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Latvia: Court makes €16,500 award after ‘body snatcher’ human rights breach

Human rights judges ruled today that the removal of tissue from a deceased man’s body, without the knowledge or consent of his wife, amounted to degrading treatment.

The European Court of Human Rights backed a complaint against Latvia (Elberte v. Latvia – application no. 61243/08) brought by the man’s wife Dzintra Elberte. It declared that as Just Satisfaction (Article 41), Latvia was to pay Elberte 16,000 euros (EUR) in respect of non-pecuniary damage and EUR 500 in respect of costs and expenses.

The case concerned the removal of body tissue from Elberte’s deceased husband by forensic experts after his death, without her knowledge or consent. Unknown to Elberte, pursuant to a state-approved agreement, tissue had been removed from her husband’s body after her husband’s autopsy and sent to a pharmaceutical company in Germany for the creation of bio-implants.

She only learned about the course of events two years after her husband’s death when a criminal investigation was launched in Latvia into allegations of wide-scale illegal removal of organs and tissues from cadavers. However, domestic authorities eventually did not establish any elements of crime.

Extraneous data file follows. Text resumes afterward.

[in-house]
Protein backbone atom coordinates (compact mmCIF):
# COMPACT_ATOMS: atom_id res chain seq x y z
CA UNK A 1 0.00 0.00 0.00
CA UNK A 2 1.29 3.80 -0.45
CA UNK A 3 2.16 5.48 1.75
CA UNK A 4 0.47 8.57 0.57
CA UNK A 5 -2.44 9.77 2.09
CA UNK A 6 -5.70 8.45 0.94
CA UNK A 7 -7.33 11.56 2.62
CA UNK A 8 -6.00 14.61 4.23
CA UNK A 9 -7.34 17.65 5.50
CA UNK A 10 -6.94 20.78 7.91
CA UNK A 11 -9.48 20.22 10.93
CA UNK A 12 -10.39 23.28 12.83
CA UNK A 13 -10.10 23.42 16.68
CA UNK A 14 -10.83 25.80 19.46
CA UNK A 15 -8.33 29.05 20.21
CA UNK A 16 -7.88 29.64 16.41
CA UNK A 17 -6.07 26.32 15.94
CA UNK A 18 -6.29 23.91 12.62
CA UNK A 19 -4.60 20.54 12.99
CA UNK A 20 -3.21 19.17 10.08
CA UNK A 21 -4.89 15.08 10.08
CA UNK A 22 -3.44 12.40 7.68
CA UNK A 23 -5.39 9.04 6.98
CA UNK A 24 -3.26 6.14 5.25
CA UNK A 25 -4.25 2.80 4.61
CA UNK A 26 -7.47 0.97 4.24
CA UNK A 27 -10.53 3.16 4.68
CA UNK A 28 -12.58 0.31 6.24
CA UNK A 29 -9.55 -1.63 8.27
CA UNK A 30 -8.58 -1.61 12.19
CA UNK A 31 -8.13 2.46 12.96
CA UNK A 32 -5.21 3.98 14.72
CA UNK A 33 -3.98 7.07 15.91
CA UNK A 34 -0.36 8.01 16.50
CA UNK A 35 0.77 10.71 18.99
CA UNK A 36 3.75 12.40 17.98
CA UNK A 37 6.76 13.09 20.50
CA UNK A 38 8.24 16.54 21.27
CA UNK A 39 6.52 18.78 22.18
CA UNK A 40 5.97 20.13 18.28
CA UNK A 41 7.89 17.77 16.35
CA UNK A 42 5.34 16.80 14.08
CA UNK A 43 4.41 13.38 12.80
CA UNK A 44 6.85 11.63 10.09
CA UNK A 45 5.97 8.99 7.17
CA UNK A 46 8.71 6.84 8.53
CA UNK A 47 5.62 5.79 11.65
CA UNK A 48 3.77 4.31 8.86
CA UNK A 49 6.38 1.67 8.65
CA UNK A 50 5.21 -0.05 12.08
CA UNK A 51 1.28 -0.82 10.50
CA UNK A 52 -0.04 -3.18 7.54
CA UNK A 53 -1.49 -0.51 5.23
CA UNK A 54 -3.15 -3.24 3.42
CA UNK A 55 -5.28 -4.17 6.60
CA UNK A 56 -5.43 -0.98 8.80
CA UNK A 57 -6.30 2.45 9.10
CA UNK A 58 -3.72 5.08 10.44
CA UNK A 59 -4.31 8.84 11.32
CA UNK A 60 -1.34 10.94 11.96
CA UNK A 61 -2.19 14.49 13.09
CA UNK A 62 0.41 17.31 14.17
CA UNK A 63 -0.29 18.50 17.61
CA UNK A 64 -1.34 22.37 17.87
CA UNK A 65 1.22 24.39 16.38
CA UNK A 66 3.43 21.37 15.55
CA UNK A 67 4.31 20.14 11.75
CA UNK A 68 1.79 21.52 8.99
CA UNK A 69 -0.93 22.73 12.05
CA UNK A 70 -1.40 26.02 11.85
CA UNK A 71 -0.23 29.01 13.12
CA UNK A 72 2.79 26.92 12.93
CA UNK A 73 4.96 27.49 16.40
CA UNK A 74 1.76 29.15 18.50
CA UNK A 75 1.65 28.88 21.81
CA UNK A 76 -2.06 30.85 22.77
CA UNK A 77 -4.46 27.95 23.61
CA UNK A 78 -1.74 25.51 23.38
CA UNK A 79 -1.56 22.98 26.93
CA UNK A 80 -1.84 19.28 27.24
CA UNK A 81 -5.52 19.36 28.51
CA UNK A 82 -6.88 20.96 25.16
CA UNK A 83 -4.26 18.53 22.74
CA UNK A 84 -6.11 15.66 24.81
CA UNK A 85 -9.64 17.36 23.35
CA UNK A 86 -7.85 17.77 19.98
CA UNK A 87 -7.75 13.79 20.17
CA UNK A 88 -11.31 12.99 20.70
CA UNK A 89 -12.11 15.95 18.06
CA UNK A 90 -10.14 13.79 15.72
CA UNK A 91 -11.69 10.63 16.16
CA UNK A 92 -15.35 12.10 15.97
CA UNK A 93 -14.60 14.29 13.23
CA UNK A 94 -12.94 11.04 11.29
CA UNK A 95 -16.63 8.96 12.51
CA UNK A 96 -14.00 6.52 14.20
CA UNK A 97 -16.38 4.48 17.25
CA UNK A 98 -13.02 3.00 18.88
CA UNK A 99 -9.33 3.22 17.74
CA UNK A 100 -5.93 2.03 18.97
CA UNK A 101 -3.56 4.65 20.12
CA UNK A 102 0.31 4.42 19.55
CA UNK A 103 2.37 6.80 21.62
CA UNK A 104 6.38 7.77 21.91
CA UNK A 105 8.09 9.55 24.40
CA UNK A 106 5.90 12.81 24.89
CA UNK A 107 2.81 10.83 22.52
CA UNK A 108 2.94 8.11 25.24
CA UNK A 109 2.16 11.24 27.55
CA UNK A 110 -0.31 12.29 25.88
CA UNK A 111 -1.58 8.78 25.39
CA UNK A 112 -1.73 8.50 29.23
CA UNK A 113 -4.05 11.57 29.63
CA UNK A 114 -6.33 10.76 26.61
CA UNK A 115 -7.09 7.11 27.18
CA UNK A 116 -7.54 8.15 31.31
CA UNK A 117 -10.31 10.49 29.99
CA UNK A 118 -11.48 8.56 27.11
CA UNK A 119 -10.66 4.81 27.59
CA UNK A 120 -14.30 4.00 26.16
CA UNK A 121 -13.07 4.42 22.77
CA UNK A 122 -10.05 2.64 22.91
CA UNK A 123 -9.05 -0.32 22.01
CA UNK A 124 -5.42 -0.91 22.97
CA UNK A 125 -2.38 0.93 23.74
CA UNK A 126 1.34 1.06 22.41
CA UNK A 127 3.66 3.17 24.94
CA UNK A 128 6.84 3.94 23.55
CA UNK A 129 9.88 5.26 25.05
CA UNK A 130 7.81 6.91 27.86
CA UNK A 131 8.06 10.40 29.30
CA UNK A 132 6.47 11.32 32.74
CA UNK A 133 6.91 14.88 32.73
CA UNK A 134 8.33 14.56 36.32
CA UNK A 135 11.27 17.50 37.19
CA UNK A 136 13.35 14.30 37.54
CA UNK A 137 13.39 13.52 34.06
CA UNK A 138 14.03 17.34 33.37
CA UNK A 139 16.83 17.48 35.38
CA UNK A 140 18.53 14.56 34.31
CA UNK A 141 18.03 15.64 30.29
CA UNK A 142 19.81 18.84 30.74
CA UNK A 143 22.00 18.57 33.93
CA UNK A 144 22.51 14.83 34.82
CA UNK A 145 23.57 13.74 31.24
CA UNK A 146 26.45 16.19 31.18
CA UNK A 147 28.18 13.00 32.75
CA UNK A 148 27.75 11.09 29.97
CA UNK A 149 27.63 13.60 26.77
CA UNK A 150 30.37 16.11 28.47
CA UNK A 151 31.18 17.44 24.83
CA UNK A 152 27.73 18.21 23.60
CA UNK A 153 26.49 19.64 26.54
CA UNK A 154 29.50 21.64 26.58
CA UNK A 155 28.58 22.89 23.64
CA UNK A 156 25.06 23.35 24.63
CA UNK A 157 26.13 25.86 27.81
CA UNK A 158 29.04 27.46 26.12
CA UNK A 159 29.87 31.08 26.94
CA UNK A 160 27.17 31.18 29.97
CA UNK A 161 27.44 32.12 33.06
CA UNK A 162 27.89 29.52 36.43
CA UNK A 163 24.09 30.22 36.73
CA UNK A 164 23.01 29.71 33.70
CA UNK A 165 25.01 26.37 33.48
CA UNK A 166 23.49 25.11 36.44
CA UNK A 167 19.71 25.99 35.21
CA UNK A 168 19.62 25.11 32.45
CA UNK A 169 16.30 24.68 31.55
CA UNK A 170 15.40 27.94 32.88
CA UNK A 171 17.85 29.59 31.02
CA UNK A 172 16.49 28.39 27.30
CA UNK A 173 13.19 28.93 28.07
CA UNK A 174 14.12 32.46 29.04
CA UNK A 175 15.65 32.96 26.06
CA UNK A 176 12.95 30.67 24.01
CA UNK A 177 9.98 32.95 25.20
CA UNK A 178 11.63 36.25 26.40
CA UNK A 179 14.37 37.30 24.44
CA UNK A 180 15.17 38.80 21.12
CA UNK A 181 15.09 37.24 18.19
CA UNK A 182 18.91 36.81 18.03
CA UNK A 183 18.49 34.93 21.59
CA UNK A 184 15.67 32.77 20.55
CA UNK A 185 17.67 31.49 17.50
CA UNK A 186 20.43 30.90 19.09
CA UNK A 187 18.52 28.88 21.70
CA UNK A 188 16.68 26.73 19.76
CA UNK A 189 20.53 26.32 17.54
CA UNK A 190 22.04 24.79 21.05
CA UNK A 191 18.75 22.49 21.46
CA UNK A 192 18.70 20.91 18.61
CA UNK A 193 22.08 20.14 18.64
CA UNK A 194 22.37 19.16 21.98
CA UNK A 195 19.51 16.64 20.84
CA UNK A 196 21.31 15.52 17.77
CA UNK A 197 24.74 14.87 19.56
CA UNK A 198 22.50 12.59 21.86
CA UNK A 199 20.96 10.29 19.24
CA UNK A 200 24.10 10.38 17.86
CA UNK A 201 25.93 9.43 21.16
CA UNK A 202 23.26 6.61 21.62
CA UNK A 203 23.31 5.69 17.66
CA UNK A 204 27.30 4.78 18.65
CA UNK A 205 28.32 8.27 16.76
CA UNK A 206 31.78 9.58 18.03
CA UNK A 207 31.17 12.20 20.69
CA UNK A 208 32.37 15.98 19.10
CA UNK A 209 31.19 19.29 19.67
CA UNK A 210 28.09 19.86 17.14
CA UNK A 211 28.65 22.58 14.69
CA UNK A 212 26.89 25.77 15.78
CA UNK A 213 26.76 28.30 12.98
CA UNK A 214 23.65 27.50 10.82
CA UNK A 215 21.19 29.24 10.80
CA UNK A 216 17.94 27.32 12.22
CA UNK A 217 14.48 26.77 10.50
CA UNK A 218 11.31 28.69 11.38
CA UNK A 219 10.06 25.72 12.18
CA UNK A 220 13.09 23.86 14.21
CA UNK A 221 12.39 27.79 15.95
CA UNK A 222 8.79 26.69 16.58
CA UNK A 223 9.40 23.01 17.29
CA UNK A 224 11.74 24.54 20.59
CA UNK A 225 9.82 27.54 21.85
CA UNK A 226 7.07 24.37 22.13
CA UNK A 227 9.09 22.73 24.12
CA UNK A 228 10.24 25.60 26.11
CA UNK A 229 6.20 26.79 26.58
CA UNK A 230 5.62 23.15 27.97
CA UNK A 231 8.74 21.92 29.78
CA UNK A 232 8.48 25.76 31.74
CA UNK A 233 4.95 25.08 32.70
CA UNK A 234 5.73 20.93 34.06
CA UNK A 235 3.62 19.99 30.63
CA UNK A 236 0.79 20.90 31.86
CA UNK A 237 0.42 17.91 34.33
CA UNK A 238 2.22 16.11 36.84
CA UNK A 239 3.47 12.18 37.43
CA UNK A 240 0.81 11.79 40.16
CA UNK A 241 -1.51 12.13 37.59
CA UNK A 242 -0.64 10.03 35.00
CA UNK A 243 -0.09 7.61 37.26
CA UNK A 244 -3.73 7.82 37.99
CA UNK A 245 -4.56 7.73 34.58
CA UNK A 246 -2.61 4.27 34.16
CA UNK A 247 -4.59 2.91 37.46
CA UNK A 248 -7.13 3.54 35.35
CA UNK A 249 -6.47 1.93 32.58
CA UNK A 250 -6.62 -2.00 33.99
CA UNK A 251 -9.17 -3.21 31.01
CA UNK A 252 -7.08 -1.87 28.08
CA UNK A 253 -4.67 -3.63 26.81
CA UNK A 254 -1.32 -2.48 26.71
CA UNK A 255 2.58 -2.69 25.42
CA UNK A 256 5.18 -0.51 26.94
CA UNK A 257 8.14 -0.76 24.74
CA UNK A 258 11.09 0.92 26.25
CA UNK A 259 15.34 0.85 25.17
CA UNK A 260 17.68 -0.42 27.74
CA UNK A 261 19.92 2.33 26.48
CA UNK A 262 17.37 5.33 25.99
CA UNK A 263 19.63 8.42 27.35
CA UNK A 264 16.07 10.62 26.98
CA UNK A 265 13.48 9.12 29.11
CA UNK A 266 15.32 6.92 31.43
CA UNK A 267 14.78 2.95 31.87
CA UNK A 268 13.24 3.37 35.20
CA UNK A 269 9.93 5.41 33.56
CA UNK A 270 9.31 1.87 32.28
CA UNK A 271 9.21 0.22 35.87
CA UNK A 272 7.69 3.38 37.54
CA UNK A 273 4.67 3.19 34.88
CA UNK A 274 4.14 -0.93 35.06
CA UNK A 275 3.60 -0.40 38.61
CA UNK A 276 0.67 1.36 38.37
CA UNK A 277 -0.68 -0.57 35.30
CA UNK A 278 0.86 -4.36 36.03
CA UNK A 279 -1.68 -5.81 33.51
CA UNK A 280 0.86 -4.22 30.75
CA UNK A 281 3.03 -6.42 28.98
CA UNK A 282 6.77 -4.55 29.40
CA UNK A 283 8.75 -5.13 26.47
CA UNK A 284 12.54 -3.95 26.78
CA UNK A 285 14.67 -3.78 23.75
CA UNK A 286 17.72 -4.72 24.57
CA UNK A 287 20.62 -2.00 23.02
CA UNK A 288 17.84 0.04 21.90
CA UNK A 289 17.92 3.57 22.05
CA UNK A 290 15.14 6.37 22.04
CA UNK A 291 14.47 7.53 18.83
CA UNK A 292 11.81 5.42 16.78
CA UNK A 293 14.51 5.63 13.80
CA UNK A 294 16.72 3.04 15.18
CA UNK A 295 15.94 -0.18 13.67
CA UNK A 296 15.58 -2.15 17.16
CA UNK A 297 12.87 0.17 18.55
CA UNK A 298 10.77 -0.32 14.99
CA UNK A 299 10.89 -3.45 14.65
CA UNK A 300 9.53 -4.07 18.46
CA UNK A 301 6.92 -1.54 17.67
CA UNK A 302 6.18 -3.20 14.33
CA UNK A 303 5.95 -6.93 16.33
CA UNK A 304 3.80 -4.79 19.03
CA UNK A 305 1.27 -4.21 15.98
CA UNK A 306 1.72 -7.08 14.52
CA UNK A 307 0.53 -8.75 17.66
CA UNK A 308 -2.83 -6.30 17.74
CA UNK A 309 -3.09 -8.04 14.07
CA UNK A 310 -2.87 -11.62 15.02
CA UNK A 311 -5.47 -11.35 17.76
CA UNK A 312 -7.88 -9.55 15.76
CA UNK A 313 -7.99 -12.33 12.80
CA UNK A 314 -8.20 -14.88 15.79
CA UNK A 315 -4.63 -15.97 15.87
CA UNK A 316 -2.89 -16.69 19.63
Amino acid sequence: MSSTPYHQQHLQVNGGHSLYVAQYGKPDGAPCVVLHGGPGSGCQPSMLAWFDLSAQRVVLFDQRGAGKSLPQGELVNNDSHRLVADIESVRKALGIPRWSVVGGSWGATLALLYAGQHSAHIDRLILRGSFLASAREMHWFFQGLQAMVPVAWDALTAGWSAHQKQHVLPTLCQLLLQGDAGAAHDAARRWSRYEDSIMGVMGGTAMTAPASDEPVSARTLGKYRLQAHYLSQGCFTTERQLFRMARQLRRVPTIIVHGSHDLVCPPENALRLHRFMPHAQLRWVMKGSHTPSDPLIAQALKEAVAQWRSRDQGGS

The court held, unanimously, that there had been:

a violation of Article 8 (right for respect to private and family life) of the European Convention on Human Rights;

a violation of article 3 (prohibition of inhuman or degrading treatment) of the Convention.

The court found in particular that Latvian law regarding the operation of the consent requirement on tissue removal lacked clarity and did not have adequate legal safeguards against arbitrariness: although it set out the legal framework allowing the closest relatives to express consent or refusal in relation to tissue removal, it did not clearly define the corresponding obligation or discretion of experts to obtain consent.

Indeed, the manner in which the relatives’ right to express their wishes was to be exercised and the scope of the obligation to obtain consent were the subject of disagreement among the domestic authorities themselves.

The court further concluded that Elberte had had to face a long period of uncertainty and distress concerning the nature, manner and purpose of the tissue removal from her husband’s body, underlining that, in the special field of organ and tissue transplantation, the human body had to be treated with respect even after death.

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